Sunny California

Temecula, to be exact. Slightly to the east of the L.A./San Diego axis, but about halfway in between, maybe a wee bit closer to San Diego. The drive over from PHX on I-10 was mostly desert terrain. The area near Palm Springs is inundated with windmills.


Kind of hard to tell from the picture, but there must have been at least 50 windmills in sight when I snapped the pic, maybe more. Overall in the area: hundreds. Driving through Palm Springs you see signs for Bob Hope Road and Gene Autry Trail and Sonny Bono Freeway. It’s like sitting on Johnny Carson’s couch. “We’ll be right back with our next guest, the Lady from 29 Palms.”

After turning south off of I-10 the land turns more to the green rolling hills that I normally associate with California. There was still some snow in the high country at Big Bear Lake and Mt San Jacinto.


Temecula is a wine region, so it’s not a coincidence tht it became my destination. The environs at Temecula are very much California, but also very reminiscent of northern Italy. Tourism has boomed in the area in recent years due to the wine industry and a casino. There are over 40 wineries in the Temecula Valley AVA, many of which have very nice tasting rooms and restaurants or lodging attached. The area historically was devoted to citrus and avocados. Still a lot of orange trees.

My pal Natalie, ever the wine hobbyist, came in for the weekend. Saturday we met up with my former colleagues from JD Fields & Co., Mike and Chris Leone and their spouses and hit 4 or 5 wineries. They were all crowded but a good time was had by all. You can tell from looking at the tasting lists that they grow a bunch of different varietals in the area.



Most of the wineries seem to sell their production through wine clubs and the tasting rooms. Not much seems to get into other distribution channels. Even the restaurants in the area don’t tout the local wines as much as you see in other wine regions.

It’s very pretty country, no doubt.


Ah, springtime in Cownifornia!

There are 2 Presidential Libraries in the vicinity: Nixon and Reagan. Nixon is in the middle of Yorba Linda. Took about an hour to drive over there one afternoon. Traffic was not especially heavy, but lots of turns and lights. The building itself is designed to look like the White House.


The first thing you see is quite an impressive work of art.


Nixon today might well be a Democrat. He ended the war in Vietnam, as promised, albeit in a manner perhaps not to everyone’s liking; made real progress toward completing the integration of southern schools; initiated significant outreach programs for minority businesses and self-determination for Native Americans; established EPA; launched the War on Cancer; signed Title IX. And he was perhaps the most accomplished President in terms of foreign policy, certainly in my lifetime. The Media was not his friend, mainly, I think, because he was not JFK (although his anti-communist activites in the 50s may have had something to do with it). Of course, his paranoia led to the Big Mistake of Watergate, and with the media not on his side, it was curtains. A very interesting character, though. In going through the Presidential Libraries I am always struck by the unique individual stories of the men who rose to be President. In every case I think: “only in America”!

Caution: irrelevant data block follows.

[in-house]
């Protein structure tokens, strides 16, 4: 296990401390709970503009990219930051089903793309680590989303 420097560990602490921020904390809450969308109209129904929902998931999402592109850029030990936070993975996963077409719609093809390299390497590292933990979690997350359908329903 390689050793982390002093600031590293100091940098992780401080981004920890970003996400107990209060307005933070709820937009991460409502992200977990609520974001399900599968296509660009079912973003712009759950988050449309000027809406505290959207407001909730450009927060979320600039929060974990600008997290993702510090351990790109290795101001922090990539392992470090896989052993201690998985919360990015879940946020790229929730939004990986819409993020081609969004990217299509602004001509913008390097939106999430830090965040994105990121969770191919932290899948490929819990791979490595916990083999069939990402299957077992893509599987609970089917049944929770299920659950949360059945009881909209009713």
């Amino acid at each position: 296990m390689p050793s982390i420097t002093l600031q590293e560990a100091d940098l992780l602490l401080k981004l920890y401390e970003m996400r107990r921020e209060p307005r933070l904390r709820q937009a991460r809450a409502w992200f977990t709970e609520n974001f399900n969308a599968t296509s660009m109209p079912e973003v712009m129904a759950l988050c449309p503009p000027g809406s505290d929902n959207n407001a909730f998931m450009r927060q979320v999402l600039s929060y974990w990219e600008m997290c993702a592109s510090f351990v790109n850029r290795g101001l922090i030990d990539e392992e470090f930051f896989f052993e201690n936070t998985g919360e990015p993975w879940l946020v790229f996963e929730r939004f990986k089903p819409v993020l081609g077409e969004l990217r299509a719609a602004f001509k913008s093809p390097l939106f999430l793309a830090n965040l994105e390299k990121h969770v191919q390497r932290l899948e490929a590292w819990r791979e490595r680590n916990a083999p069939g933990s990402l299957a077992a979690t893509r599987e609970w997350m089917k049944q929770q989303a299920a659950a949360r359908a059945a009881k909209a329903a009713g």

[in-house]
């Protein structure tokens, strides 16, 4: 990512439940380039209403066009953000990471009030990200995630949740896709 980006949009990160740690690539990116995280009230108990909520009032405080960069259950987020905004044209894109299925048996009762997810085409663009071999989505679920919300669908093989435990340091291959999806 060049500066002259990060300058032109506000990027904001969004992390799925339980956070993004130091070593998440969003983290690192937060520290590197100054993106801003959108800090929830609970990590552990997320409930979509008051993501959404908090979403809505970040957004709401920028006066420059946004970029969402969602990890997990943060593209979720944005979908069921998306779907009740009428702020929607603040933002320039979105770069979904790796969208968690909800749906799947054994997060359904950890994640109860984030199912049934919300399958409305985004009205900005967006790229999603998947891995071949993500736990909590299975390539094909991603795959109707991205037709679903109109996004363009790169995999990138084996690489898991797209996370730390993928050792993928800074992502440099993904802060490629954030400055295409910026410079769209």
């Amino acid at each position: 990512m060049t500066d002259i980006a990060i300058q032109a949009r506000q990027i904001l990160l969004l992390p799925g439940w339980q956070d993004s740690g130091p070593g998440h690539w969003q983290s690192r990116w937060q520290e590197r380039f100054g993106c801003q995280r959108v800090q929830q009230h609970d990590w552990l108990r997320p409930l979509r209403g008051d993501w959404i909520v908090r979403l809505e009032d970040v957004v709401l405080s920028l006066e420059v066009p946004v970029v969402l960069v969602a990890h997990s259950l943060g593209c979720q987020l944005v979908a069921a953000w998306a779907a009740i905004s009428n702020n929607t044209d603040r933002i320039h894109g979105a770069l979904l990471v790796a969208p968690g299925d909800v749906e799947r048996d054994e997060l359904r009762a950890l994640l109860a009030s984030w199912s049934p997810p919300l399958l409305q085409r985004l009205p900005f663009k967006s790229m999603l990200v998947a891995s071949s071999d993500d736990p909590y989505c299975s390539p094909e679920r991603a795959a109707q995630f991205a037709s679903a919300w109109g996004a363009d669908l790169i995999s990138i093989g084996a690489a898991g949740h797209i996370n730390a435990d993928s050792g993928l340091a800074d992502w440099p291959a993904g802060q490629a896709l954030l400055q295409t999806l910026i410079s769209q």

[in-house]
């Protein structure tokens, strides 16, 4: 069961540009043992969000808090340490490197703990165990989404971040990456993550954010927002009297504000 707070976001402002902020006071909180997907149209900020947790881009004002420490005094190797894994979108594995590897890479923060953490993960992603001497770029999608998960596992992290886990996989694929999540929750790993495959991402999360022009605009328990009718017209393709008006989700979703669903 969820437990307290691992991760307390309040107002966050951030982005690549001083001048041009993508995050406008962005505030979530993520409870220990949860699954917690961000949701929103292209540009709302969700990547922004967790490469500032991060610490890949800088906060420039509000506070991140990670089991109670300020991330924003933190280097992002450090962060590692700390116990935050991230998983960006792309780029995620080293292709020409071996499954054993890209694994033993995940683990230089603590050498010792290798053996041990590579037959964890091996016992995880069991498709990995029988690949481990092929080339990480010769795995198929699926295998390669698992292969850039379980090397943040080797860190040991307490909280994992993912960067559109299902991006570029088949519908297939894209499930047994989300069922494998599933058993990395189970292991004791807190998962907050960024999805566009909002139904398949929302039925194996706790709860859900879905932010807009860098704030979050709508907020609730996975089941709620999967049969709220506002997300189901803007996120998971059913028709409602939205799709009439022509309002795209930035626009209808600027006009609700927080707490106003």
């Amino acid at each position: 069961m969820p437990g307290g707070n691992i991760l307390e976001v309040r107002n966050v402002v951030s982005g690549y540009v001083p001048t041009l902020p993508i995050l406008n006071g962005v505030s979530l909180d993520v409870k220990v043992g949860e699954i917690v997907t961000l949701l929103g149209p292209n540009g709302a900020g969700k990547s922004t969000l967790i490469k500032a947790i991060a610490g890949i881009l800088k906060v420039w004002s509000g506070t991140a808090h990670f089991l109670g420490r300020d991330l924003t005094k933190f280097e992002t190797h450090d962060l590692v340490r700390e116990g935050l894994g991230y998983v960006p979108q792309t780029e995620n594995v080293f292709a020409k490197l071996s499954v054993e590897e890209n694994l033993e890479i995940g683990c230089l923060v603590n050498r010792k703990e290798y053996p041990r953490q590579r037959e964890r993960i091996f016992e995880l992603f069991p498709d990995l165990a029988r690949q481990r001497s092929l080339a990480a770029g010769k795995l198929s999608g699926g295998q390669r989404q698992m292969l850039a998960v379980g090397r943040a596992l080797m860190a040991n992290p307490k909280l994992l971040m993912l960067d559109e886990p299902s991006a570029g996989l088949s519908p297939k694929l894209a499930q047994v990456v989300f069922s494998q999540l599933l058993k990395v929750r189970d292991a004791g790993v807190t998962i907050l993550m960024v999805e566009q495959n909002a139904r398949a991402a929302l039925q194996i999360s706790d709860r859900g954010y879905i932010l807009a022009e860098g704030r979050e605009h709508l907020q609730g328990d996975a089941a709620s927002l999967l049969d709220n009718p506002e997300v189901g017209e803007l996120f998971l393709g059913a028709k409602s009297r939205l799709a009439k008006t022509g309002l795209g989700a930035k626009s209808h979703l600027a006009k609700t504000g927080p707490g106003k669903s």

Most all of the Presidential Libraries have some sort of exhibit of the gifts that were given by foreign states during the tenure of the subject. I was particularly struck by the disparity in the gifts given by the Brits and the Saudis. Herewith, the Brits:

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Autographed photos of Anne and Charles. Really? Now the Saudis brought the bling:

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There were some interesting displays of of the official daily diary.

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In the first one Nixon had an “interplanetary conversation” with Apollo 11 astronauts. The second one shows the Pres gettin’ his Elvis on. He also got a call from Mrs. Tommy Dorsey that day, but she ain’t no Elvis!

Ever noticed that famous people seem to hang out with other famous peeps?

Nixon peeps

Bob Hope on the left, Arnold Palmer on the right. Kissinger and Gerald Ford also in the mix.

My RV park is on the same property as the Pechanga Casino. Big place. Stays busy. Apparently very profitable. Owned by an Indian tribe that has only 1000 members. They are banking big time.



Flashy, lots of slots, many of the 1 cent variety. Quite a few restaurants. They have some tech advancements I’ve never seen, such as electronic craps and roulette tables.IMG_4760

But even amidst glitz and glamor sometimes RV life makes you kick it down a notch.


A couple days later I headed over to the Reagan Library, which was quite a trek: 135 miles and about 3 hours each way. Of the 6 PLs I’ve been to the Reagan struck me as the most “cheerleaderish” of them all. All of them deal with problem issues. Nixon started right off with Watergate. This is not meant as a criticism of the Reagan, just my gut feel. Perhaps his administration had fewer controversies than others. But the long drive was worth it. Definitely the most scenic setting of any of the other PLsIMG_4794IMG_4795IMG_4796

Several items caught my attention. Reagan was of course known as the Great Communicator. But at this speech there was at least one guy that was not spellbound.


They represented this guy as being Reagan’s uncle.

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But if he is anybody’s uncle I say it’s Dr. Phil.

Overall, a nice stay in Temecula. They say it gets hot in the summer but spring is very pleasant. Now back to PHX for a few days and then to Alpine, AZ to look at some property.


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